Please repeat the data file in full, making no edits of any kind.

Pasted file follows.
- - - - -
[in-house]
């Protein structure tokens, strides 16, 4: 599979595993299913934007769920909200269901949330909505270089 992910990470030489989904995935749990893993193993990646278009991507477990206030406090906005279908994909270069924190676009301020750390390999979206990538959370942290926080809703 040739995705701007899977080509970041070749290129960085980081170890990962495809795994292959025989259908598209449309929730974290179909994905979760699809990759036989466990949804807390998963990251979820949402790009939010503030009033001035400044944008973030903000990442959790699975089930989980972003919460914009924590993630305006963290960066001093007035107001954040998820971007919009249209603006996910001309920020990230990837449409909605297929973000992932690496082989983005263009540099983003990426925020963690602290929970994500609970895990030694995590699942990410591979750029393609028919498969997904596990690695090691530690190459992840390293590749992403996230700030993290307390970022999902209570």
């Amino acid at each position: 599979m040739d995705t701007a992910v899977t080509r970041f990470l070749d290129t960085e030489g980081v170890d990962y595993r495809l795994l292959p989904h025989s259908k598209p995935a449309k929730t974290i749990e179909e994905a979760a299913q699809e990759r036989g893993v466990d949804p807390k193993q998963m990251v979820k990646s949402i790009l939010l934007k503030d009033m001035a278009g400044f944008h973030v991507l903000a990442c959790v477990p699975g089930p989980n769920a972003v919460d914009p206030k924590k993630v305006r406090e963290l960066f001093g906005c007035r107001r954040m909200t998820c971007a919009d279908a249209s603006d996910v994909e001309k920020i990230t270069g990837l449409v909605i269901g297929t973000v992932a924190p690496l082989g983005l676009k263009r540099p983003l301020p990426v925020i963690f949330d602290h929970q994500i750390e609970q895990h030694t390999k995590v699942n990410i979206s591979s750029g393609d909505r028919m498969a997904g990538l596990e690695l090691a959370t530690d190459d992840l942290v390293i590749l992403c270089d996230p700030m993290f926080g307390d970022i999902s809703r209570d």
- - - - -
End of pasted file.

[in-house]
């Protein structure tokens, strides 16, 4: 599979595993299913934007769920909200269901949330909505270089 992910990470030489989904995935749990893993193993990646278009991507477990206030406090906005279908994909270069924190676009301020750390390999979206990538959370942290926080809703 040739995705701007899977080509970041070749290129960085980081170890990962495809795994292959025989259908598209449309929730974290179909994905979760699809990759036989466990949804807390998963990251979820949402790009939010503030009033001035400044944008973030903000990442959790699975089930989980972003919460914009924590993630305006963290960066001093007035107001954040998820971007919009249209603006996910001309920020990230990837449409909605297929973000992932690496082989983005263009540099983003990426925020963690602290929970994500609970895990030694995590699942990410591979750029393609028919498969997904596990690695090691530690190459992840390293590749992403996230700030993290307390970022999902209570």
């Amino acid at each position: 599979m040739d995705t701007a992910v899977t080509r970041f990470l070749d290129t960085e030489g980081v170890d990962y595993r495809l795994l292959p989904h025989s259908k598209p995935a449309k929730t974290i749990e179909e994905a979760a299913q699809e990759r036989g893993v466990d949804p807390k193993q998963m990251v979820k990646s949402i790009l939010l934007k503030d009033m001035a278009g400044f944008h973030v991507l903000a990442c959790v477990p699975g089930p989980n769920a972003v919460d914009p206030k924590k993630v305006r406090e963290l960066f001093g906005c007035r107001r954040m909200t998820c971007a919009d279908a249209s603006d996910v994909e001309k920020i990230t270069g990837l449409v909605i269901g297929t973000v992932a924190p690496l082989g983005l676009k263009r540099p983003l301020p990426v925020i963690f949330d602290h929970q994500i750390e609970q895990h030694t390999k995590v699942n990410i979206s591979s750029g393609d909505r028919m498969a997904g990538l596990e690695l090691a959370t530690d190459d992840l942290v390293i590749l992403c270089d996230p700030m993290f926080g307390d970022i999902s809703r209570d």